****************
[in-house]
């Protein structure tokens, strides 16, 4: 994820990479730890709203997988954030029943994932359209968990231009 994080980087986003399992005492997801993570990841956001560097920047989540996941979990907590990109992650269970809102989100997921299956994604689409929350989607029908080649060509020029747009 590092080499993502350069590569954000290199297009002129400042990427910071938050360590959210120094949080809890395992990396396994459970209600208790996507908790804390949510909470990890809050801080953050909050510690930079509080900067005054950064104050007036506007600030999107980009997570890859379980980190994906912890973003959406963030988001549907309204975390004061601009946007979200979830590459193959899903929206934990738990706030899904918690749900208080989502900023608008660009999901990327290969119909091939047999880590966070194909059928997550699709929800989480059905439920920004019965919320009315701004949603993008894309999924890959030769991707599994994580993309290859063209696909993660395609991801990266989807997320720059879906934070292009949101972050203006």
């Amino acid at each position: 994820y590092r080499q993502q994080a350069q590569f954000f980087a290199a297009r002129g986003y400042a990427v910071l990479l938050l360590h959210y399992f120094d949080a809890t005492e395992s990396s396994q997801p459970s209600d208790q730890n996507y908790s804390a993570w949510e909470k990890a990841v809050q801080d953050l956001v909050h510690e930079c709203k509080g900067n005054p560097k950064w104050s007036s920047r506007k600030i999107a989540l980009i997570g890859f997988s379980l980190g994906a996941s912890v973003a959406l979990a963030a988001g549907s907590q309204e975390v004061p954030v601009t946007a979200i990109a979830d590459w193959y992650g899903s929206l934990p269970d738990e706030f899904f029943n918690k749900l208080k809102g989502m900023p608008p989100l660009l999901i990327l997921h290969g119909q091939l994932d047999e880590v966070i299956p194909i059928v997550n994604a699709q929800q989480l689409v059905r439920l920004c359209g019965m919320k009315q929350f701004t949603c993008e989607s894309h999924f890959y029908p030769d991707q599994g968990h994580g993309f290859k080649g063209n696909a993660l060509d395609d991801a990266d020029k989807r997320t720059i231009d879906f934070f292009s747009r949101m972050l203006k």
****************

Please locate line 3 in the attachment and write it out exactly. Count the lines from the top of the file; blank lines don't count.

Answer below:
């Amino acid at each position: 994820y590092r080499q993502q994080a350069q590569f954000f980087a290199a297009r002129g986003y400042a990427v910071l990479l938050l360590h959210y399992f120094d949080a809890t005492e395992s990396s396994q997801p459970s209600d208790q730890n996507y908790s804390a993570w949510e909470k990890a990841v809050q801080d953050l956001v909050h510690e930079c709203k509080g900067n005054p560097k950064w104050s007036s920047r506007k600030i999107a989540l980009i997570g890859f997988s379980l980190g994906a996941s912890v973003a959406l979990a963030a988001g549907s907590q309204e975390v004061p954030v601009t946007a979200i990109a979830d590459w193959y992650g899903s929206l934990p269970d738990e706030f899904f029943n918690k749900l208080k809102g989502m900023p608008p989100l660009l999901i990327l997921h290969g119909q091939l994932d047999e880590v966070i299956p194909i059928v997550n994604a699709q929800q989480l689409v059905r439920l920004c359209g019965m919320k009315q929350f701004t949603c993008e989607s894309h999924f890959y029908p030769d991707q599994g968990h994580g993309f290859k080649g063209n696909a993660l060509d395609d991801a990266d020029k989807r997320t720059i231009d879906f934070f292009s747009r949101m972050l203006k």